“Faith”

Companies that deliver great customer service have faith. What do I mean by faith?  Having faith means, believing in something you have no proof of. We think that smiling, making eye contact, and using the customer’s name will bring them back but, we really don’t know it does. But, we do these things because we have faith that it will bring them back.

So many times participants leave my workshops with some great ideas that will allow their company to deliver outstanding customer service and separate them from their competition. Of those who do put their ideas into action, many, after a few weeks or months of not seeing the results they had hoped for, drop the idea. 

Having faith is about measurements; you need to put things into place that demonstrate you are on the right track. If you develop a new customer service performance standard and you don’t have any signposts to help make sure you’re getting the results you want, you are very likely to stop doing it. 

If you ever want to read a really good book someday, read “The Game of Work” by Chuck Coonradt. In his book the author gives you methods of how to measure, or keep score, of how you are doing. The key is to put something, anything, into place to help you keep score.

Let’s say your Big Picture is to live a healthy lifestyle. And to do that you’ve decided to put yourself on a diet and exercise plan to lose ten pounds. What measuring tool would you use to let you know you’re on track? A bathroom scale, right? No scale and you will have to use other, less accurate methods like notches on your belt. Or worse, you won’t have anything to go by. If this happens, you are very likely to stop pursuing your goal.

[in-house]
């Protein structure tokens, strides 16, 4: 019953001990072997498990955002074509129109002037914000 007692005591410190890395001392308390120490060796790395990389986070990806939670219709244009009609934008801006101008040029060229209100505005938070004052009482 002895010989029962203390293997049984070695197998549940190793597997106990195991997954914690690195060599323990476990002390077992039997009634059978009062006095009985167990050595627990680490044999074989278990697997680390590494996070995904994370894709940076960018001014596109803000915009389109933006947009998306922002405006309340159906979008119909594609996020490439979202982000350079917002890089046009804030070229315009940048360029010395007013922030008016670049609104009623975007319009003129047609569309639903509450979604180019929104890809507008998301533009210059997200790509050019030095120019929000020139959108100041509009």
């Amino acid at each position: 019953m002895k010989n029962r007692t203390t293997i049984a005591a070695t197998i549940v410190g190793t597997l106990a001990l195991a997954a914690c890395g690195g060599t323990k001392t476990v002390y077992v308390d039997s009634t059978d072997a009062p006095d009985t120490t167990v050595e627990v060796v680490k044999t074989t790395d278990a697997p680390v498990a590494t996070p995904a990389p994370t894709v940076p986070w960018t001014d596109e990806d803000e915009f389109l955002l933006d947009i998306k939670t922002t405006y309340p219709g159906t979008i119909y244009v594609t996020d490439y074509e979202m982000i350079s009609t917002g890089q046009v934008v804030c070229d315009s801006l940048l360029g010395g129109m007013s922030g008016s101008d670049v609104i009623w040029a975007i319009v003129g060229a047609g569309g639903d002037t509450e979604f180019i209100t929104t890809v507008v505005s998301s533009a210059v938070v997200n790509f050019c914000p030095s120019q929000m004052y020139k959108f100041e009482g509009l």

The scorekeeping method you use is best if it is (1) Objective; there is nothing subjective about the bathroom scale. Make sure your signposts are specific. (2) Self-administered; ask your staff what measuring method they would like to use on themselves. You will be helping the staff take ownership of the idea by valuing their input. (3) Dynamic; use two or three methods of measuring. Allow the employee to compare current performance with past performance. 

Keeping the faith is all about measurements. Don’t let good ideas die on the vine. Have the courage to take action on your idea. Use signposts to make sure you’re on the right path. Give feedback to nurture the actions and help the staff take ownership of the idea. 

Don’t become frustrated if you don’t get immediate results. Remember, unsuccessful people take forever to make a decision, and then change their minds quickly. Successful people make decisions quickly and are slow to change their mind. 

“Ask Affirming Questions”

Companies that deliver great customer service Ask Affirming Questions.  If you ever want to read a really good book someday read Psycho-Cybernetics by Maxwell Maltz.  It’s an old book but a very relevant book today.  In his book Maltz teaches us that our bodies are designed to look for the answers. That there is something in us that drives us to look for answers. Some may say it’s God, some may say it’s DNA but, Maltz calls it the ‘servo-mechanism.’  He says our bodies are designed to look for the answer to the questions we ask it.  The problem is that we ask it bad questions.

 Think about this, maybe you’ve done this, I know I have.  You’re sitting at your kitchen table and you have all those bills spread out in front of you. Maybe you’re paying by phone, maybe online or maybe the old fashion way, you’re writing out a check. And when you’re done you look into the registry and see there’s still some month left at the end of the money!  And you ask yourself that very bad question, “Why am I always in debt?”  Or, “Why can’t I get ahead?”  Or, “Why do I live check to check?”

 Our bodies are designed to look for the answers.  So, when you ask a question like, “”Why can’t I get out of debt?” Your mind is answering, “Well, your credit cards are maxed out, you only pay the minimum, and everyday on your way to work, you stop and buy a $6.00 latte. 

 When you ask yourself, “Why am I so fat?”  Your mind answers, “Well, because I’m like the average American, and sit around everyday watching four hours of television eating cheese puffs.”

 Here’s your hint, most affirming questions start out with, “How can I” or “What can I.”  So it’s not, “Why am I so fat?” it’s “How can I lead a healthy lifestyle?”  Or, “How can I eat right everyday?”

 The rephrasing leads to reframing in our minds.  We begin to look for solutions instead of looking at the problem.